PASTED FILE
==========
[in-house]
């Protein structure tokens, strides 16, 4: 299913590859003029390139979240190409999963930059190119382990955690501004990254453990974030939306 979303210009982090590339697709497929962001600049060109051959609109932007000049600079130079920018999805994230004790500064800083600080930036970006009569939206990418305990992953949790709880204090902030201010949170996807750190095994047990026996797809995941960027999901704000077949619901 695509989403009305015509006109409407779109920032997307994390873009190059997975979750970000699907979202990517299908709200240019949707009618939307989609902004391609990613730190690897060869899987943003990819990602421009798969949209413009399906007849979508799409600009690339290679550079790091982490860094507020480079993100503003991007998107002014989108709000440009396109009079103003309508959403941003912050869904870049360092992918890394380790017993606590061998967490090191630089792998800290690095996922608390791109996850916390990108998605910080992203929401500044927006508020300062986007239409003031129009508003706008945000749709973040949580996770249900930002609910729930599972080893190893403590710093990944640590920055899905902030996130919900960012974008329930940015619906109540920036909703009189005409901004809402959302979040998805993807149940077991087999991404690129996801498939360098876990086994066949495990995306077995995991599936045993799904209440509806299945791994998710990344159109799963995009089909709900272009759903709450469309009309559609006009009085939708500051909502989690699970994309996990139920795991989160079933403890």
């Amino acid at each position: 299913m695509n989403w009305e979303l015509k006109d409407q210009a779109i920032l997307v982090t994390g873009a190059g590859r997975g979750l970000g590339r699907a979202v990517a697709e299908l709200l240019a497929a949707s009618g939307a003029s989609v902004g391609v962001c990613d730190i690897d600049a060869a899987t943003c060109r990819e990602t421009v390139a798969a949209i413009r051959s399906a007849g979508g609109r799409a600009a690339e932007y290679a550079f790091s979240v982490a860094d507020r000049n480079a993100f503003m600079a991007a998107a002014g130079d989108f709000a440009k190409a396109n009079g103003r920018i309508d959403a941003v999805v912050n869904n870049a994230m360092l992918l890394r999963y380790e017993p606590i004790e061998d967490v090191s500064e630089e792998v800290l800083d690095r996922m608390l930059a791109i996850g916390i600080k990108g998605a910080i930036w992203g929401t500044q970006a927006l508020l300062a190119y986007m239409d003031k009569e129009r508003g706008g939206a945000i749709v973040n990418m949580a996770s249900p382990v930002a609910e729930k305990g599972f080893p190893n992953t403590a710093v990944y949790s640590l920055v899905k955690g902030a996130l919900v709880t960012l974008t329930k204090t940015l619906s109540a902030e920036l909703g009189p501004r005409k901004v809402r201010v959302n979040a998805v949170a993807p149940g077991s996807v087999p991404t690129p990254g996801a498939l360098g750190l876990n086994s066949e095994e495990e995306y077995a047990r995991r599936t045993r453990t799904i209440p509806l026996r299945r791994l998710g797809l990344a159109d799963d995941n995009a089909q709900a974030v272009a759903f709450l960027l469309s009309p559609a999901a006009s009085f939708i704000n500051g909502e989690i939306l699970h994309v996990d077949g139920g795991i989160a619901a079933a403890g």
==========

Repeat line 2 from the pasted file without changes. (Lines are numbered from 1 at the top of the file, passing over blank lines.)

């Protein structure tokens, strides 16, 4: 299913590859003029390139979240190409999963930059190119382990955690501004990254453990974030939306 979303210009982090590339697709497929962001600049060109051959609109932007000049600079130079920018999805994230004790500064800083600080930036970006009569939206990418305990992953949790709880204090902030201010949170996807750190095994047990026996797809995941960027999901704000077949619901 695509989403009305015509006109409407779109920032997307994390873009190059997975979750970000699907979202990517299908709200240019949707009618939307989609902004391609990613730190690897060869899987943003990819990602421009798969949209413009399906007849979508799409600009690339290679550079790091982490860094507020480079993100503003991007998107002014989108709000440009396109009079103003309508959403941003912050869904870049360092992918890394380790017993606590061998967490090191630089792998800290690095996922608390791109996850916390990108998605910080992203929401500044927006508020300062986007239409003031129009508003706008945000749709973040949580996770249900930002609910729930599972080893190893403590710093990944640590920055899905902030996130919900960012974008329930940015619906109540920036909703009189005409901004809402959302979040998805993807149940077991087999991404690129996801498939360098876990086994066949495990995306077995995991599936045993799904209440509806299945791994998710990344159109799963995009089909709900272009759903709450469309009309559609006009009085939708500051909502989690699970994309996990139920795991989160079933403890």